Carol developed from a weak low that was near the southwest tip of Timor on 12 December 1980. Cyclonic intensity was attained late on 13 December when the GMS imagery showed a large cloud cluster with strong banding to the south of the centre. During the next few days Carol moved westwards and became a severe cyclone. It was most intense late on 16 December when a clearly discernible circular eye could be seen on satellite imagery. The central pressure at this time was estimated to be 940 hPa with a maximum wind of 180 km/h.
On the 17th Carol encountered a strong upper influence of a strong high pressure system to the level northwesterly flow. The low-level centre continued moving westward while the dense overcast cloud associated with the storm sheared away to the southeast causing the storm to weaken rapidly. Carol tracked westward for several days and finally dissipated over tropical waters in the central Indian Ocean on 24 December.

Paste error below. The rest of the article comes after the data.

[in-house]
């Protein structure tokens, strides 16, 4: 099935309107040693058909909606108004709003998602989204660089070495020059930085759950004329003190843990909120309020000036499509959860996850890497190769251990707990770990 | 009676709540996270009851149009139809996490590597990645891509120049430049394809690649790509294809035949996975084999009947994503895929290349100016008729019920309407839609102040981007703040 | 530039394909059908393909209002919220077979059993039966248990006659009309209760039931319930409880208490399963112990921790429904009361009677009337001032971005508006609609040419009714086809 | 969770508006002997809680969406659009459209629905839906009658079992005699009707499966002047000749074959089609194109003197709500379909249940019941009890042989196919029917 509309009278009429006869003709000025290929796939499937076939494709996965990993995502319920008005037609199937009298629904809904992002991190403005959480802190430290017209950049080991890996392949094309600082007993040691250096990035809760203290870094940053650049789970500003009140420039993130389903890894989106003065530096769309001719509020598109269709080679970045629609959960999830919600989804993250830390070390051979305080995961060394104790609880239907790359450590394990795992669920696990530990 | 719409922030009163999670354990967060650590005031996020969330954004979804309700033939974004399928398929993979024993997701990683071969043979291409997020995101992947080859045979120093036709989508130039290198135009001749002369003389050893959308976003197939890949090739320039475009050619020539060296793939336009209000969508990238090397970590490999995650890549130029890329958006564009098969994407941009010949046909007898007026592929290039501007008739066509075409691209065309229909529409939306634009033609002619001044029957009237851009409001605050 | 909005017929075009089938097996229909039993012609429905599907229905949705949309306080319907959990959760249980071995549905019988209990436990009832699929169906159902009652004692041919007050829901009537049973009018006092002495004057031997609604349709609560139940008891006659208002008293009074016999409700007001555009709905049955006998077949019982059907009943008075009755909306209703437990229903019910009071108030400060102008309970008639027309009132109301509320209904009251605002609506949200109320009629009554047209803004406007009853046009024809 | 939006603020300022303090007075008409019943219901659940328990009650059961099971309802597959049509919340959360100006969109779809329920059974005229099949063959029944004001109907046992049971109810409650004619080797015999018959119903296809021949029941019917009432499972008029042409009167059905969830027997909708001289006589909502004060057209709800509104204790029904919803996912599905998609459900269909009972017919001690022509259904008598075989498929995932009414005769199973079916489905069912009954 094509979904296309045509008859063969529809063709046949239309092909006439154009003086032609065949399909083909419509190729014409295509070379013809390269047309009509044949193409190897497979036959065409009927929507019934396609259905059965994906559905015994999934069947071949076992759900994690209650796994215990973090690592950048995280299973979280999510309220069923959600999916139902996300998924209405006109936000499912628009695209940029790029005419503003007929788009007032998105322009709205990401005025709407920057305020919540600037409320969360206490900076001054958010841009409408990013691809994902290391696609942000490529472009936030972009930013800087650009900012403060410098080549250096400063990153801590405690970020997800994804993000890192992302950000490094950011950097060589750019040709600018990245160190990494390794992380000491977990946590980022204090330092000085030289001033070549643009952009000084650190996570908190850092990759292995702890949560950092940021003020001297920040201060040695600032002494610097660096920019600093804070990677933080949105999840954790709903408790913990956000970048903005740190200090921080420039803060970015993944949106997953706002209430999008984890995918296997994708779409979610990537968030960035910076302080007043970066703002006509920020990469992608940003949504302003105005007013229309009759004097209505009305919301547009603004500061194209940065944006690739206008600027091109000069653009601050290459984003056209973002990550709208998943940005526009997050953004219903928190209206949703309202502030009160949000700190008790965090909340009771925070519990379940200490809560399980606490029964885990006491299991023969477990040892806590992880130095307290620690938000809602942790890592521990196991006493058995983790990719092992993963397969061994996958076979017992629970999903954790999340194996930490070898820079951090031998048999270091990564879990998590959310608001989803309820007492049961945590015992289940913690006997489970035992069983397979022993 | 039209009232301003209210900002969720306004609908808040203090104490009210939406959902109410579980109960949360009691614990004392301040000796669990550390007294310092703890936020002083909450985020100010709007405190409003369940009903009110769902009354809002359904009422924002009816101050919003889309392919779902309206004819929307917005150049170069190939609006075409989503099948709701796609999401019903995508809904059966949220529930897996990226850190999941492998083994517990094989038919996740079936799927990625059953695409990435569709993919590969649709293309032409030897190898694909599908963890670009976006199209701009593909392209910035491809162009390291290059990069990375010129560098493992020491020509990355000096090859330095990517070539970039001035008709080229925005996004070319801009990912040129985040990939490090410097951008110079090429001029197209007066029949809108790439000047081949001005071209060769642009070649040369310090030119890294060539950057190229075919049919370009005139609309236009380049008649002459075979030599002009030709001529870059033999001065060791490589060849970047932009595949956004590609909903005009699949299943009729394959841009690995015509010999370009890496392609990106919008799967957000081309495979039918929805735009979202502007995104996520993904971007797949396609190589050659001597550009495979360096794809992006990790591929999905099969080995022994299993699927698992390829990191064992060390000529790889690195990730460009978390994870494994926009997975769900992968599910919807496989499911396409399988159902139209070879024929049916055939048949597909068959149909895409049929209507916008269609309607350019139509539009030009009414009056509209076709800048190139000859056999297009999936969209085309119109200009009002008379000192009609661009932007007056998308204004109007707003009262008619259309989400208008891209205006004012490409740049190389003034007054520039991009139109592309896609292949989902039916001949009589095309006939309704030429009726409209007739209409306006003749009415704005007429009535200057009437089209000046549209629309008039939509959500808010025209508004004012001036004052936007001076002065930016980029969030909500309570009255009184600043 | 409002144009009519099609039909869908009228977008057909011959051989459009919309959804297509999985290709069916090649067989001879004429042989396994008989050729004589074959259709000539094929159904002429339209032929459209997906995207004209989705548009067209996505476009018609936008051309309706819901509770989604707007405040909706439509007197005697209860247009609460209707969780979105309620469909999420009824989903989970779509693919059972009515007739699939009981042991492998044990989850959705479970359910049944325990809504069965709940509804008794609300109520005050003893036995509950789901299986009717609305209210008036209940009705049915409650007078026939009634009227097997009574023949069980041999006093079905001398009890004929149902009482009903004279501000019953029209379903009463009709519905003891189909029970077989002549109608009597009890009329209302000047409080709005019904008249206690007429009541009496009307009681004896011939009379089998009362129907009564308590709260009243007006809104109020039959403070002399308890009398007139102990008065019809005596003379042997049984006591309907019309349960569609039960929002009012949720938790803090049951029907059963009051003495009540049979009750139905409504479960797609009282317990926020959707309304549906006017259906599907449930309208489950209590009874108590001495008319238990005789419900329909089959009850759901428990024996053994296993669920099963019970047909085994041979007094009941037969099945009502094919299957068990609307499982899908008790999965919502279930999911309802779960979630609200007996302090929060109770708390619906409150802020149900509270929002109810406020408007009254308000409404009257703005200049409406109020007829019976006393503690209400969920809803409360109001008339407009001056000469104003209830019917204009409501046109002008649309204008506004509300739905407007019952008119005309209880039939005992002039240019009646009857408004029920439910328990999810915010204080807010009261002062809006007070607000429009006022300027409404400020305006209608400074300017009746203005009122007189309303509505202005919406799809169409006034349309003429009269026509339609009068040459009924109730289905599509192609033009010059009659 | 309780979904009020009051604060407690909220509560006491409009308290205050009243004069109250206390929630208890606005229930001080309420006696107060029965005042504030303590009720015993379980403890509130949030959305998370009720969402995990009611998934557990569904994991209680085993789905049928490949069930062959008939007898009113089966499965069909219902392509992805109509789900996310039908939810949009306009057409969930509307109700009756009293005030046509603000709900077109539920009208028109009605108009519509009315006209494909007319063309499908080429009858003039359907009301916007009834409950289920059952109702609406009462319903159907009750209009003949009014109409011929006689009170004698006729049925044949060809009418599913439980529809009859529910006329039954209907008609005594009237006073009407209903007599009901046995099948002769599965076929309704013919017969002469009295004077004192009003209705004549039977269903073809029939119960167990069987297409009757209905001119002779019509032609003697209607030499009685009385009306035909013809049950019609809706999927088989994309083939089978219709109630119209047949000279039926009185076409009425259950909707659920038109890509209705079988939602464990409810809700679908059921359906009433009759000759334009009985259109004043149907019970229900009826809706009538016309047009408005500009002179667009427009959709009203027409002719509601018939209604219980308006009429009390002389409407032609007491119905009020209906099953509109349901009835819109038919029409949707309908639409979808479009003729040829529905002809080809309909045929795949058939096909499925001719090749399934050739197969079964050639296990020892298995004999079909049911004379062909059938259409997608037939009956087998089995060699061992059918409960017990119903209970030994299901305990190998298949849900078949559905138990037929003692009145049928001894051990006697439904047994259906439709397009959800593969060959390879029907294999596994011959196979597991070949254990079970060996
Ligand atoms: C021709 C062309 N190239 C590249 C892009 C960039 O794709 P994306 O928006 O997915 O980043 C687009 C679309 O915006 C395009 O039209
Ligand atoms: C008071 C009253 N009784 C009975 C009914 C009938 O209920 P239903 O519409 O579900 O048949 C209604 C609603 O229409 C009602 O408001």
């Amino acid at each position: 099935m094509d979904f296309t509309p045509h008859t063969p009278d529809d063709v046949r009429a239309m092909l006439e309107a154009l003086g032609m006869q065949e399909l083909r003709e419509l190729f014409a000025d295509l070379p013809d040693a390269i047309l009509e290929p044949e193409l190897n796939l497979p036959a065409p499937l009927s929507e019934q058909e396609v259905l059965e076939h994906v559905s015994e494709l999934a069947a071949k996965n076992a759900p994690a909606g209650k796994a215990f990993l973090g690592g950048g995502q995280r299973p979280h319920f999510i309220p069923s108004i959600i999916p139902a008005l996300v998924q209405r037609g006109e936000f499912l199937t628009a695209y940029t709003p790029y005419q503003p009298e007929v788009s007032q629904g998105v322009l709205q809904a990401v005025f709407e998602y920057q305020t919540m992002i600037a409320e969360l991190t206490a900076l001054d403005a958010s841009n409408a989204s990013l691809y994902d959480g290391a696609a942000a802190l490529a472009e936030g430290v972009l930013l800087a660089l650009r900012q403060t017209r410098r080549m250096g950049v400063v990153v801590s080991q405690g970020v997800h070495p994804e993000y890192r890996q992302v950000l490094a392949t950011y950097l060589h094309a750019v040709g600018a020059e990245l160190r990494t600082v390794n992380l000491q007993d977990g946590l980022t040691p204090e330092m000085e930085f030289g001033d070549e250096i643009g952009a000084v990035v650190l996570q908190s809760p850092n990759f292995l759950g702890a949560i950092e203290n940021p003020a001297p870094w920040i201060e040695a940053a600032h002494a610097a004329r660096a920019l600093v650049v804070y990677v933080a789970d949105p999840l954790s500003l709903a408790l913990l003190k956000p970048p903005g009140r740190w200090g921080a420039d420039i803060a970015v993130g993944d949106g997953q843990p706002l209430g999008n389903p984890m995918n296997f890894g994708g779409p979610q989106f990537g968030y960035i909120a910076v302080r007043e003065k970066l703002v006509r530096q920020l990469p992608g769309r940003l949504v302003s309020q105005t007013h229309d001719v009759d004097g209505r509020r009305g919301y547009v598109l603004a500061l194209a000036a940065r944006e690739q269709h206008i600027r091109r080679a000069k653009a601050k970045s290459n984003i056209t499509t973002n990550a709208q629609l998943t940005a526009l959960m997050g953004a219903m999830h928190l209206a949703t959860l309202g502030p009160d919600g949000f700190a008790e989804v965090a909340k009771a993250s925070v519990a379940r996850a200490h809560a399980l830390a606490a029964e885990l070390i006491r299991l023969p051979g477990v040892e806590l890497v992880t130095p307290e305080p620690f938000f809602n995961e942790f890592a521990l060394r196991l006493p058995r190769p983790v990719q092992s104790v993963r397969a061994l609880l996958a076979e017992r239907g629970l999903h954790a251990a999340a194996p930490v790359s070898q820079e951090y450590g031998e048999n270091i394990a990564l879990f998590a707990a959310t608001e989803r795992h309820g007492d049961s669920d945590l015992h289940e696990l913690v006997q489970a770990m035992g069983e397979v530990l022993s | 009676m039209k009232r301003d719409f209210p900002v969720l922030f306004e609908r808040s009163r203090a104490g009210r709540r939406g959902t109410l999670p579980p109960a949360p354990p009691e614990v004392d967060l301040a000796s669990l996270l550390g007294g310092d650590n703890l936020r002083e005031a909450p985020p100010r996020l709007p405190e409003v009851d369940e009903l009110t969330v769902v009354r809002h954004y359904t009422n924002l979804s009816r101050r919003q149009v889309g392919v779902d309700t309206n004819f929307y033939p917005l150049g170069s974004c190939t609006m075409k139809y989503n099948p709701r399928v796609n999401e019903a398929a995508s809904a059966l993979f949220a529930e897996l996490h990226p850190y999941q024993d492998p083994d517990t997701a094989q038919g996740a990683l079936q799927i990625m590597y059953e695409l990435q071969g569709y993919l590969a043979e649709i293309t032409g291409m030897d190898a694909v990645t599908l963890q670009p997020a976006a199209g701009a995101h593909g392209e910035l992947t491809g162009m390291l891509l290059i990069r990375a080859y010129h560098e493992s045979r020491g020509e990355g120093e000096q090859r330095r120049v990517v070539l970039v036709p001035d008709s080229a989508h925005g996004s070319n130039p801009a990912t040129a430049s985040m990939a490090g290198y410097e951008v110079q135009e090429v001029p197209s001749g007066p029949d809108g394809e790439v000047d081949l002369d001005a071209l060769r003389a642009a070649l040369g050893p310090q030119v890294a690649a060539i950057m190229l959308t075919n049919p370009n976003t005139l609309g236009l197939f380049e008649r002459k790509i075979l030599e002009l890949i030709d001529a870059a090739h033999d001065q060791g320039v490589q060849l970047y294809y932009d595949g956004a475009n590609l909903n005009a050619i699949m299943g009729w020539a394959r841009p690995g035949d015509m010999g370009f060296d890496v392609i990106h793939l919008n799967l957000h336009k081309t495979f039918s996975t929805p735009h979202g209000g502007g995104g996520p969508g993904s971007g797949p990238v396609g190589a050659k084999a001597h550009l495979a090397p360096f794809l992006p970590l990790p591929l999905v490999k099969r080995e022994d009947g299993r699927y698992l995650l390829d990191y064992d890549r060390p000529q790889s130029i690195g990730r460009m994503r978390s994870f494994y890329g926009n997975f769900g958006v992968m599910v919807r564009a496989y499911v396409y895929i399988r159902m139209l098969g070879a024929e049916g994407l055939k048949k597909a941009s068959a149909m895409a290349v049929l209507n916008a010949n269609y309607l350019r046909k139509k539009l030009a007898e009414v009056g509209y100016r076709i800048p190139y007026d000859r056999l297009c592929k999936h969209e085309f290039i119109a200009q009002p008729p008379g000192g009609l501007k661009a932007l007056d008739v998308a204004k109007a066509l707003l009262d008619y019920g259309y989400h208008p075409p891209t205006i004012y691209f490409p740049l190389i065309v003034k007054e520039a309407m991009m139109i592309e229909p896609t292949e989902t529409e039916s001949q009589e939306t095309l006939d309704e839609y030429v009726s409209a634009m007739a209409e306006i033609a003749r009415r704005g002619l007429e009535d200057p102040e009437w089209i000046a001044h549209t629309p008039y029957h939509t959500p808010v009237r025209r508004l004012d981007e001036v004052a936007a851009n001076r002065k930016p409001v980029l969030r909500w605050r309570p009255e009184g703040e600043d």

An interesting feature of Carol was its interaction with the weaker cyclone Dan which was operating to the north of Carol from 14 to 18 December. The movement of these cyclones relative to each other on 16 and 17 February was an example of the Fuji-whara effect. Ultimately Carol 's stronger circulation caused Dan to substantially weaken due to upper-level shearing.